report shows a 3.9% productivity increase in the fuel and energy sector,
a 10.9% increase in metallurgy, and a 7.7% increase in the chemical and
petrochemical industry. The figures indicate that those sectors have
been shedding labor while maintaining, and in some cases increasing, the
level of output. * Natalia Gurushina

RYBKIN CALLS FOR TOUGHER STATE CONTROL OVER ECONOMY. The state should
play a more active role in managing the economy, State Duma Speaker Ivan
Rybkin told ITAR-TASS on 6 November, following his trip to the Voronezh
region in Central Russia. Rybkin urged the government to play a more
active role in fixing energy prices and condemned energy-producing
regions for "dictating" prices to their neighbors. * Natalia Gurushina

TRANSCAUCASIA AND CENTRAL ASIA

PROTESTS CONTINUE OVER ARRESTED COSSACK LEADER IN KAZAKHSTAN. The
Cossack community has mobilized international support to protest the
treatment of Nikolai Gunkin, the ataman of the Semirechie Cossacks, who
was arrested on 28 October for holding an unauthorized rally, Radio
Rossii reported on 6 November. Those who have sent protests to President
Nursultan Nazarbaev include Cossack organizations in Belarus, the
Estonian Union of Russian Citizens, the leader of the Romanov house in
Paris, Queen Elena Romanova, and the Russian Orthodox Center in Georgia.
Gunkin also alleges that he has been denied registration as a candidate
for the December parliamentary elections. * Bhavna Dave

TAJIKISTAN MARKS ANNIVERSARY OF CONSTITUTION. Tajik President Imomali
Rakhmonov, in an interview on Russia's Radio Mayak, congratulated the
Tajik people on the first anniversary of the constitution calling it a
"historic event." Rakhmonov said there is room for many political
parties in the country, although he also warned that they would have to
operate within the framework of the country's laws. Anniversary
preparations on 6 November were marred by an explosion in one of the
capital's parks the previous day after a woman stepped on a land mine.
The Tajik government and the opposition have agreed to hold their next
round of negotiations in Ashgabat, according to a 6 November statement
from the UN Security Council. The location has been a point of
contention since the last round of talks were concluded in late May. No
announcement has been made concerning the date. * Bruce Pannier

PLOT THWARTED IN AZERBAIJAN? A report originating with the Azerbaijani
Interior Ministry indicated Faig Baghshaliev, a former OPON commander in
Agdam, has been arrested and will be put on trial for high treason for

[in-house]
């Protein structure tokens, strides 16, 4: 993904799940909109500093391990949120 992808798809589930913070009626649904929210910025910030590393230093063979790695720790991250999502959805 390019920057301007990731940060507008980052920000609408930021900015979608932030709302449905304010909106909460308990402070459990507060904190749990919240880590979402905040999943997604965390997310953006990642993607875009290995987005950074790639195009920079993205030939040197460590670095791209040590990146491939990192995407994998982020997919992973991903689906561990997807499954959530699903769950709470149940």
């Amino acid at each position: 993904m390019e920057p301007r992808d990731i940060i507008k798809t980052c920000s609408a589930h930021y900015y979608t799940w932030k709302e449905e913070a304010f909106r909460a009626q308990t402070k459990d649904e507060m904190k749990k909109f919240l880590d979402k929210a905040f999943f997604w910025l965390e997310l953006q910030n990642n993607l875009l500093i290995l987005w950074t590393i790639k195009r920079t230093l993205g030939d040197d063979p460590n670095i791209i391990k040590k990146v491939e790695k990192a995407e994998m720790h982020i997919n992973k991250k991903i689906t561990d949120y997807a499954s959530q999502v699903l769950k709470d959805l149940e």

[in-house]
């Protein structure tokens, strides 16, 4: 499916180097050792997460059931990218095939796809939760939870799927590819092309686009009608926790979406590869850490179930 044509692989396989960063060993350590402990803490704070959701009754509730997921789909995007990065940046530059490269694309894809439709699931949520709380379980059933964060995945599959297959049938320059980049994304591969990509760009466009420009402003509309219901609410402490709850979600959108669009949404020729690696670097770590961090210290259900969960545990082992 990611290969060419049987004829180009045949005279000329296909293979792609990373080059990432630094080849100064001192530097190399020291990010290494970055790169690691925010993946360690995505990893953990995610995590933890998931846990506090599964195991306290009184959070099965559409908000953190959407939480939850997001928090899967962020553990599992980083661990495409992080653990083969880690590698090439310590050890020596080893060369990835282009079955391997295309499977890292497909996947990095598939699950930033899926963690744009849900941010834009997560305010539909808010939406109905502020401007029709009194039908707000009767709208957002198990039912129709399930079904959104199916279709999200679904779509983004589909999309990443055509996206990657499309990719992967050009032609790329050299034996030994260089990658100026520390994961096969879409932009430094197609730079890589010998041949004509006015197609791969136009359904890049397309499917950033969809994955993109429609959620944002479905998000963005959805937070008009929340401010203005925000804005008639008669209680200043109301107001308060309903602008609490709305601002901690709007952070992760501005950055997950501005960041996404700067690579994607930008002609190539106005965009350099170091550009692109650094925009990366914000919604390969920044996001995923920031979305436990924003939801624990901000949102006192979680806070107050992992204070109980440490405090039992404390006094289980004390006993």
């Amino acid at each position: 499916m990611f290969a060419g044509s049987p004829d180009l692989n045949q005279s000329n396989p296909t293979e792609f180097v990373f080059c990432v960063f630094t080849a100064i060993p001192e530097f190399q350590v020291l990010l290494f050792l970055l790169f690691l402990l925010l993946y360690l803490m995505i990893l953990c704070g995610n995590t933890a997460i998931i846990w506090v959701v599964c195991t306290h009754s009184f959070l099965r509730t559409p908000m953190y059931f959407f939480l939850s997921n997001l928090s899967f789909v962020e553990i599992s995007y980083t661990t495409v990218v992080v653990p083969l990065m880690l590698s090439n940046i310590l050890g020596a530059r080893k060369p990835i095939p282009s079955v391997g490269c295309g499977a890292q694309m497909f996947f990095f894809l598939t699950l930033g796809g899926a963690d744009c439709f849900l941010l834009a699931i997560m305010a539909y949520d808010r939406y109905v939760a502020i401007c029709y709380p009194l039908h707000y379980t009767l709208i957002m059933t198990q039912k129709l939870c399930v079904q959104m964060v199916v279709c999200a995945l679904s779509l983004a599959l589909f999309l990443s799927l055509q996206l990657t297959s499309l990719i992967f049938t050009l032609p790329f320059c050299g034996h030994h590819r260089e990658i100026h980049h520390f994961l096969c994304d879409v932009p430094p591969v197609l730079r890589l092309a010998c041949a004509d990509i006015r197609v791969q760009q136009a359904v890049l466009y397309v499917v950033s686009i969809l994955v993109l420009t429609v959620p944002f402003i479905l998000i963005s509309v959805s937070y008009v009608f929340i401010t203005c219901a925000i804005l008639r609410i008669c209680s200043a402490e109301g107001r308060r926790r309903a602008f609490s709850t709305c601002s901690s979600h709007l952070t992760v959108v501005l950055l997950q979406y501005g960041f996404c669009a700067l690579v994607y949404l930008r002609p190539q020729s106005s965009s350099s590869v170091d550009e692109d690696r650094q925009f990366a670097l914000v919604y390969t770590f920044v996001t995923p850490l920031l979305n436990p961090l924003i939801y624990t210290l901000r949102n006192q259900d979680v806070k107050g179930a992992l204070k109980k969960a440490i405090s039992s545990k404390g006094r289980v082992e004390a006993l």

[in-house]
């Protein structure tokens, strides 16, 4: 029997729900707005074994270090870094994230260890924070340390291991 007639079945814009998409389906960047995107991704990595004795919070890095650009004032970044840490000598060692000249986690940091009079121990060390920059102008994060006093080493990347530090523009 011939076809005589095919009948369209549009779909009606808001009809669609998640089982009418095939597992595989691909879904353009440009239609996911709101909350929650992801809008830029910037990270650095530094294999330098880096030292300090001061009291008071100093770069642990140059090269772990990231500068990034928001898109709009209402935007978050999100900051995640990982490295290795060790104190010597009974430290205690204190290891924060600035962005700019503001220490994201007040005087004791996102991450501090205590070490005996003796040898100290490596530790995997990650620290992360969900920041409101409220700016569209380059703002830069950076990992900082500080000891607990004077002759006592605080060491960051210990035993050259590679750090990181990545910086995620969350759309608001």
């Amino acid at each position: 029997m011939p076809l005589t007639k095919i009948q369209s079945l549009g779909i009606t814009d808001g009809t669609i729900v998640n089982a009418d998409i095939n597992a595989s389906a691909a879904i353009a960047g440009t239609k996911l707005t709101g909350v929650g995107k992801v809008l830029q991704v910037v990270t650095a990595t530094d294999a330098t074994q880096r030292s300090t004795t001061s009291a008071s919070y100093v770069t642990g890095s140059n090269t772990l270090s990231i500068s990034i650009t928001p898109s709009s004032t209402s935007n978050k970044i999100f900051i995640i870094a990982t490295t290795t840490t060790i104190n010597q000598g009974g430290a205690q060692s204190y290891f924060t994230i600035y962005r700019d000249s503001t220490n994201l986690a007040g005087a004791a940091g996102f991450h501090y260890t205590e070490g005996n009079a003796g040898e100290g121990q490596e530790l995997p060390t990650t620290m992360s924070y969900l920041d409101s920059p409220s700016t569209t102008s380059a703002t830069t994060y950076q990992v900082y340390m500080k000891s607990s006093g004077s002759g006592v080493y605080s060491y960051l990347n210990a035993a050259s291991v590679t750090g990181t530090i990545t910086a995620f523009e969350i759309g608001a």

his role in an alleged plot to kill President Heidar Aliev. The
plotters, also said to include Labor Party leader Mehmed Ali Aliev,
former chief of staff General Shahin Musayev, Vahit Musayev and
Huseyinbayla Huseyinov, allegedly planned to shoot down the plane in
which Aliev would be returning to Azerbaijan, Turan and Milliyet
reported on 6-7 November. Azerbaijani authorities claim that, once
again, the plotters are connected with former President Ayaz Mutalibov
and thereby implicitly with Russia, which has rejected Baku's demands to
extradite him. In related news, the Russian Interior Ministry arrested
Ilgar Safihavov, the former chief of the Azerbaijan's Interpol office,
Turan reported on 4 November. He is also charged under article 57 of
Azerbaijan's criminal code for his alleged involvement in an effort to
overthrow Aliev in October 1994. This represents the fourth occasion on
which Azerbaijani authorities claim they have prevented a coup. * Lowell
Bezanis

EREVAN BEGINS RECEIVING POWER FROM NUCLEAR REACTOR. One of the two
reactors at the Medzamor nuclear power plant has begun supplying Erevan
with electrical power for the first time in almost seven years. The
plant, which is 25 km southwest of the capital, was given permission to
begin operating on 14 October and on 27 October was formally switched
on. According to a 6 November Reuters report, the plant will function at
low power, producing only 50 mw of electricity a day, and will not reach
its full daily capacity of 450 mw until next week at the earliest.
Despite the controversy surrounding the opening, the International
Atomic Energy Agency gave Armenian officials their approval, conditional
upon extensive renovation of the plant. The plant was closed after the
devastating Armenian earthquake which took place in December 1988.
* Roger Kangas

[As of 1200 CET]

Compiled by Victor Gomez

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Copyright (C) 1995 Open Media Research Institute, Inc. All rights
reserved. ISSN 1211-1570